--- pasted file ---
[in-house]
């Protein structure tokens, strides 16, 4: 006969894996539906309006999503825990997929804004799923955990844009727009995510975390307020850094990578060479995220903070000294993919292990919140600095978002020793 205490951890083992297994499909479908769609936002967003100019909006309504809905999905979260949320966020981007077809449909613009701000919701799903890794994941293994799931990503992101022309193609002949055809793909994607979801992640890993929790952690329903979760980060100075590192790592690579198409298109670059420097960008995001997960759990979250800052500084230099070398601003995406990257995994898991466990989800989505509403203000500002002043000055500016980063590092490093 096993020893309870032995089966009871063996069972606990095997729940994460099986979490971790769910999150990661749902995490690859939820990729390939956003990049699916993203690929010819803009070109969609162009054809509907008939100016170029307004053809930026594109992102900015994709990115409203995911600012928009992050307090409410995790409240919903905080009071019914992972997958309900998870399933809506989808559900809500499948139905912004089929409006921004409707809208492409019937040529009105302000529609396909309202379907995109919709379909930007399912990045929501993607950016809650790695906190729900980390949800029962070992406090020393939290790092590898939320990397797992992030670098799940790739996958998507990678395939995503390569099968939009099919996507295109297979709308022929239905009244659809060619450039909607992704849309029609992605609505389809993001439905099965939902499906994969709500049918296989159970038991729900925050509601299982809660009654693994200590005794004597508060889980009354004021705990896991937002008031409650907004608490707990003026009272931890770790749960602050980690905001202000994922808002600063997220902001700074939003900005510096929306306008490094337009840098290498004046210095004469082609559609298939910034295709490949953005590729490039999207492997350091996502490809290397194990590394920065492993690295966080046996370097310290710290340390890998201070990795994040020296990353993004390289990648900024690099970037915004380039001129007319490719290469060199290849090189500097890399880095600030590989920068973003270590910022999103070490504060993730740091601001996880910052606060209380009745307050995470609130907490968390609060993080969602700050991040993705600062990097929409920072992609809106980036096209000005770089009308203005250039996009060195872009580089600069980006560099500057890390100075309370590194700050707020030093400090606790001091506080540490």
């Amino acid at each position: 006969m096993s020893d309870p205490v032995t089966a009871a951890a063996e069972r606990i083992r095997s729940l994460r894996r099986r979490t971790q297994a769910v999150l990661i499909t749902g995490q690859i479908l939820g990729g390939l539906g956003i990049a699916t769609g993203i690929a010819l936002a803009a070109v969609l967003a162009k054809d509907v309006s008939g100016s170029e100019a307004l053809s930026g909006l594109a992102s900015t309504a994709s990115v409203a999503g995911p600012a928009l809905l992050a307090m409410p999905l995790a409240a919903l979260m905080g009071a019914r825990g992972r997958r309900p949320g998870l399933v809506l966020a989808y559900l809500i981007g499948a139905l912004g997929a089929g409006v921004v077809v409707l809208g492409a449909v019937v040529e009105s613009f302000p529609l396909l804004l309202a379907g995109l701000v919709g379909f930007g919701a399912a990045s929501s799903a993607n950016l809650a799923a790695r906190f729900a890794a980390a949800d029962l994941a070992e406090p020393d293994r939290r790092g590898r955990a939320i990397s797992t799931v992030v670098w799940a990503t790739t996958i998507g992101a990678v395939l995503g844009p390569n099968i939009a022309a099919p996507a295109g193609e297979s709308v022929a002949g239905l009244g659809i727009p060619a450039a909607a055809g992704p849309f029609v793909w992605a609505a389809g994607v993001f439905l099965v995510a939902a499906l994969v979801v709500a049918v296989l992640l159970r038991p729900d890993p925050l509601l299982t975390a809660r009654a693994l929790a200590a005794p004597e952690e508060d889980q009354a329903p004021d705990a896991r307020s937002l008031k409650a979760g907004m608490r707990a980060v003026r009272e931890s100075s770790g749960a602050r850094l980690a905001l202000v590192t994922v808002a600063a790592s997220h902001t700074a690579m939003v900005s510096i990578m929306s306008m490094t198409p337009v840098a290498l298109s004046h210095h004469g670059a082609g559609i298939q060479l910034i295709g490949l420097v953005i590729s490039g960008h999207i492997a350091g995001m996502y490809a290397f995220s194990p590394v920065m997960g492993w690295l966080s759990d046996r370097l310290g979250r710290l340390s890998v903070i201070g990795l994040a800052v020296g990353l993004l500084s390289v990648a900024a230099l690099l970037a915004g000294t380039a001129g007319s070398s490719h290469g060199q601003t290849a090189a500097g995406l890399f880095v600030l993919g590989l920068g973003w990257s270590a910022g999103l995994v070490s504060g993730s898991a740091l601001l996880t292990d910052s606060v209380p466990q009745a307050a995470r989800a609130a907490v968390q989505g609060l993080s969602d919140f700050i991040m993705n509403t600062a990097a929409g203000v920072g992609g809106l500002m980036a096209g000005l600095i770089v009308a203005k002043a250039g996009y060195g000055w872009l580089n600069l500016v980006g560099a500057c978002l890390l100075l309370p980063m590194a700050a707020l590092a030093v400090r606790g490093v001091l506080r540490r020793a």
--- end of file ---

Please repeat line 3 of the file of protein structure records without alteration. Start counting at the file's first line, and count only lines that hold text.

């Amino acid at each position: 006969m096993s020893d309870p205490v032995t089966a009871a951890a063996e069972r606990i083992r095997s729940l994460r894996r099986r979490t971790q297994a769910v999150l990661i499909t749902g995490q690859i479908l939820g990729g390939l539906g956003i990049a699916t769609g993203i690929a010819l936002a803009a070109v969609l967003a162009k054809d509907v309006s008939g100016s170029e100019a307004l053809s930026g909006l594109a992102s900015t309504a994709s990115v409203a999503g995911p600012a928009l809905l992050a307090m409410p999905l995790a409240a919903l979260m905080g009071a019914r825990g992972r997958r309900p949320g998870l399933v809506l966020a989808y559900l809500i981007g499948a139905l912004g997929a089929g409006v921004v077809v409707l809208g492409a449909v019937v040529e009105s613009f302000p529609l396909l804004l309202a379907g995109l701000v919709g379909f930007g919701a399912a990045s929501s799903a993607n950016l809650a799923a790695r906190f729900a890794a980390a949800d029962l994941a070992e406090p020393d293994r939290r790092g590898r955990a939320i990397s797992t799931v992030v670098w799940a990503t790739t996958i998507g992101a990678v395939l995503g844009p390569n099968i939009a022309a099919p996507a295109g193609e297979s709308v022929a002949g239905l009244g659809i727009p060619a450039a909607a055809g992704p849309f029609v793909w992605a609505a389809g994607v993001f439905l099965v995510a939902a499906l994969v979801v709500a049918v296989l992640l159970r038991p729900d890993p925050l509601l299982t975390a809660r009654a693994l929790a200590a005794p004597e952690e508060d889980q009354a329903p004021d705990a896991r307020s937002l008031k409650a979760g907004m608490r707990a980060v003026r009272e931890s100075s770790g749960a602050r850094l980690a905001l202000v590192t994922v808002a600063a790592s997220h902001t700074a690579m939003v900005s510096i990578m929306s306008m490094t198409p337009v840098a290498l298109s004046h210095h004469g670059a082609g559609i298939q060479l910034i295709g490949l420097v953005i590729s490039g960008h999207i492997a350091g995001m996502y490809a290397f995220s194990p590394v920065m997960g492993w690295l966080s759990d046996r370097l310290g979250r710290l340390s890998v903070i201070g990795l994040a800052v020296g990353l993004l500084s390289v990648a900024a230099l690099l970037a915004g000294t380039a001129g007319s070398s490719h290469g060199q601003t290849a090189a500097g995406l890399f880095v600030l993919g590989l920068g973003w990257s270590a910022g999103l995994v070490s504060g993730s898991a740091l601001l996880t292990d910052s606060v209380p466990q009745a307050a995470r989800a609130a907490v968390q989505g609060l993080s969602d919140f700050i991040m993705n509403t600062a990097a929409g203000v920072g992609g809106l500002m980036a096209g000005l600095i770089v009308a203005k002043a250039g996009y060195g000055w872009l580089n600069l500016v980006g560099a500057c978002l890390l100075l309370p980063m590194a700050a707020l590092a030093v400090r606790g490093v001091l506080r540490r020793a």